This surrealistic timelapse doesn’t show an ocean in the sky. These are undulatus asperatus clouds rolling over Lincoln, Nebraska. Also known simply as asperatus, this cloud formation has been proposed as but not yet recognized as a distinctive cloud type. Their speed is much slower than shown in the animation, but the wave-like motion is accurate and is the source of the cloud’s name, which comes from the Latin word aspero, meaning to make rough. Though they appear stormy, asperatus clouds do not usually produce storms. They form under conditions similar to those of mammatus clouds, but wind shear at the cloud level causes the undulations to form. (Maybe some Kelvin-Helmholtz instabilities going on there?) You can check many more images of asperatus clouds at the Cloud Appreciation Society’s gallery. (Image credit: A. Schueth, source video; submitted by leftcoastjunkies)
How Africa Would Look Like if its Borders Were Defined By Ethnicity and Language. By George Peter Murdock,1959
Slightly inaccurate map and it doesn’t really give you the details and the context. Many of the languages covering larger areas have a smaller population than some of the languages covering smaller areas so it may look like Africa is ‘babel’, when in reality much of the languages in Northern Nigeria for example are slowly being replaced by Hausa and some of the really tiny ones are spoken by less than 50,000 people. on the other hand Igbo and Yoruba for example (which borders you can hardly see in Nigeria) are spoken by upwards of 30 million people. Also, some of these languages are mutually intelligible, and some of these borders are straight up dialects of the same language broken up for mostly political reasons or because the cartographer read some book that split them up, usually by classifying the language as a language family, sort of like classifying Australian English and Irish English as separate languages under the English language family (hence the mess with Somali).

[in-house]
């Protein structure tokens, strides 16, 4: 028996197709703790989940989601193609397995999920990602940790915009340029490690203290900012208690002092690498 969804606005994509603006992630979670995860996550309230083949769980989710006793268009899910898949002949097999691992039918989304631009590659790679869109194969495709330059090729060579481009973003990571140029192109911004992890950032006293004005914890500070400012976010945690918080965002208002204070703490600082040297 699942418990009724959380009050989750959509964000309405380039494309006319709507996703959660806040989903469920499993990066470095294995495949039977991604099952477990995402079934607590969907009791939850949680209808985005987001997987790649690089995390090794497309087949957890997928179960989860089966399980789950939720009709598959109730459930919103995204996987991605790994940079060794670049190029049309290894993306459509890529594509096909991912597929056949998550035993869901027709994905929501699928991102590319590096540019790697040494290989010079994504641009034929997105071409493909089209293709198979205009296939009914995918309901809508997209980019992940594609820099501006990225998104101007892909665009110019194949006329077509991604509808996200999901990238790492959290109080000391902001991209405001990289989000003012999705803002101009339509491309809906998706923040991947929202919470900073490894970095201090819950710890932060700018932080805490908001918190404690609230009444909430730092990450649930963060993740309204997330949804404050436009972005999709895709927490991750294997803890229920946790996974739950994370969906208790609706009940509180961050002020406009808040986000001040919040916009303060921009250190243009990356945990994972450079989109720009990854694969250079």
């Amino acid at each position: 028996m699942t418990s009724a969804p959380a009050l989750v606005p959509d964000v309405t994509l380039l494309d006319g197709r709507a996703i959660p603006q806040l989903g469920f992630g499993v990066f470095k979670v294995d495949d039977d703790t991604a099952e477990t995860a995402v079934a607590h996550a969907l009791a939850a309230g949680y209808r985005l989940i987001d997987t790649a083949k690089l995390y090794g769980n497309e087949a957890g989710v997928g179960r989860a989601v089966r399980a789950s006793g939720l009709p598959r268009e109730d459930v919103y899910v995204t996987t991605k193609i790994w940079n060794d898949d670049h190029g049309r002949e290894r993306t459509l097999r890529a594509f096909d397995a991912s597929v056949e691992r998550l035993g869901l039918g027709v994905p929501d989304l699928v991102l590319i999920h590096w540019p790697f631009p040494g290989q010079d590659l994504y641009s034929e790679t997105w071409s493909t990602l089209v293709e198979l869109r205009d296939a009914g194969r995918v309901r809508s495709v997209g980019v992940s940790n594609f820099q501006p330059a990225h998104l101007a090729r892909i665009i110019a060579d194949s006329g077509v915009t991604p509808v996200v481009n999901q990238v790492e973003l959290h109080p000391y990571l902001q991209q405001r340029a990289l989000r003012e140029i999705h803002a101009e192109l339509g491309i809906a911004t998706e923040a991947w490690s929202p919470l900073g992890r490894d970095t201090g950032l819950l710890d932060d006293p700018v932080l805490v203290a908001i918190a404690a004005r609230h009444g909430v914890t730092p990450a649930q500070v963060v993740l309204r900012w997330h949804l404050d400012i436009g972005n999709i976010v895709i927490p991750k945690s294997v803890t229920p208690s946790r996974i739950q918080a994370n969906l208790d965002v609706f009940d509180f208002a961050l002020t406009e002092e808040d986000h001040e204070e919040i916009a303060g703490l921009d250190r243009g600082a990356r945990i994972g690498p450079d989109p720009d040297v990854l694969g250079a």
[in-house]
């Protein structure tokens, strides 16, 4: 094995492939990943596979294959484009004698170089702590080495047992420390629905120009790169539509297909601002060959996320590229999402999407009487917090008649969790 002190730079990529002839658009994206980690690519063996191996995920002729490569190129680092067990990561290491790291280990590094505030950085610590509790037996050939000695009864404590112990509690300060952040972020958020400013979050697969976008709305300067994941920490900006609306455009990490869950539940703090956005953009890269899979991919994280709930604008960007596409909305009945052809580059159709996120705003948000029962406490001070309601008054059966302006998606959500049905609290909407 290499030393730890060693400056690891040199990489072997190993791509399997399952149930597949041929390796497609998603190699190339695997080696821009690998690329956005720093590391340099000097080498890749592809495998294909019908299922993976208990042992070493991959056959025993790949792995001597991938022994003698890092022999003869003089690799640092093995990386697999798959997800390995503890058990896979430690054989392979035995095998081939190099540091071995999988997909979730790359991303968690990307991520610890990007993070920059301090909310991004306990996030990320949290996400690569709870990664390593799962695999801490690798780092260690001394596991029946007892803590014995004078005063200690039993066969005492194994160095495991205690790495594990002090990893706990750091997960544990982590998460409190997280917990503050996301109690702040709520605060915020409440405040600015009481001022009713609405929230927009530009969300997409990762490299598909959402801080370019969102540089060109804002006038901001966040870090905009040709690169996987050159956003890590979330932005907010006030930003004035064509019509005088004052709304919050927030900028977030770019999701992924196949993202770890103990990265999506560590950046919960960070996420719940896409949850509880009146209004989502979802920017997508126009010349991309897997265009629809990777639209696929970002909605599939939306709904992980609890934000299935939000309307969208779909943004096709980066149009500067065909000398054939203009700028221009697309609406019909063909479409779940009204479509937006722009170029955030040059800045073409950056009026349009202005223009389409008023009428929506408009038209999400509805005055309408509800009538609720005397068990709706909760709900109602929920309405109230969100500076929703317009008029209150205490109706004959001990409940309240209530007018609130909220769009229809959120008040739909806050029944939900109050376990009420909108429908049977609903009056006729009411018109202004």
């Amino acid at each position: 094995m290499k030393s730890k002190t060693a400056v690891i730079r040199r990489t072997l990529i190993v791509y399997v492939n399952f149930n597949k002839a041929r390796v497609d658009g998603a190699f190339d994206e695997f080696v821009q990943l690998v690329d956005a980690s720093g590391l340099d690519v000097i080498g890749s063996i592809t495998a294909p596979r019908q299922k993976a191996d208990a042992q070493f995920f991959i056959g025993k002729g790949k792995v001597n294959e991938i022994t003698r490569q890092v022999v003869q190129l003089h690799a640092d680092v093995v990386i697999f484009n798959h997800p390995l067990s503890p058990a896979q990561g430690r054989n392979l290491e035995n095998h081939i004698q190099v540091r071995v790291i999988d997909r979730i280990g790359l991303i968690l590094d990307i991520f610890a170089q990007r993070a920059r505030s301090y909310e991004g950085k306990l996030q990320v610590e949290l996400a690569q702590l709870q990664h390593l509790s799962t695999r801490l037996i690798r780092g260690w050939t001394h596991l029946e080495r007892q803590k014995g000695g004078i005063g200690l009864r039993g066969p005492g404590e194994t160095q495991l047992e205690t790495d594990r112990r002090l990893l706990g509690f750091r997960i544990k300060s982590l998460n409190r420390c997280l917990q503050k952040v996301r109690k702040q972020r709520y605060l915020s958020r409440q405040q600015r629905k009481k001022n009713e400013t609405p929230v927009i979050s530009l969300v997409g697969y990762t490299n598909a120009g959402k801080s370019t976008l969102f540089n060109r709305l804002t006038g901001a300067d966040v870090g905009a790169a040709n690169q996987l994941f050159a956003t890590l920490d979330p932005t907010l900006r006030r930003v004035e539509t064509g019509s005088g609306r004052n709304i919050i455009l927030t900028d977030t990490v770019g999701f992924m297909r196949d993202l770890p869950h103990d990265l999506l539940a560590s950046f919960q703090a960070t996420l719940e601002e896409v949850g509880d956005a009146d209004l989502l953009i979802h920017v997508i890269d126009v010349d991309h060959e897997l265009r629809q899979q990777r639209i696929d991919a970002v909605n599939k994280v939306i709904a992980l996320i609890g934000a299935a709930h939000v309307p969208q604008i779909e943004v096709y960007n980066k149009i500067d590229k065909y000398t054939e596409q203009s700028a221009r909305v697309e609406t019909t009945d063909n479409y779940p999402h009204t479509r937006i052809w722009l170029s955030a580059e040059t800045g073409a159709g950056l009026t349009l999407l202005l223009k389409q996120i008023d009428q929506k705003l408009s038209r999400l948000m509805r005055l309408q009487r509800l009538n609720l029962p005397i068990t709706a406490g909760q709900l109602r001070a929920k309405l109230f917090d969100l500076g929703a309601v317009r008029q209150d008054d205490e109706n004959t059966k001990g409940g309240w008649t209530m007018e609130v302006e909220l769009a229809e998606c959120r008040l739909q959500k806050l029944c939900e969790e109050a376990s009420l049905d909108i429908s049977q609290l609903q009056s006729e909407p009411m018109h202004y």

Medusa didn’t ask for the snakes in her hair.
She gazed hoping to see love never stone.
Poor Medusa wasn’t born a monster.
Until Poseidon in his rage condemned her to be.
Can’t you see?
What was once pure beauty became poison.
And, her kindness a lost myth.
Alas, the story of many women is also this. — Hannah Sofia Ghani, Poor Medusa (via wascabar)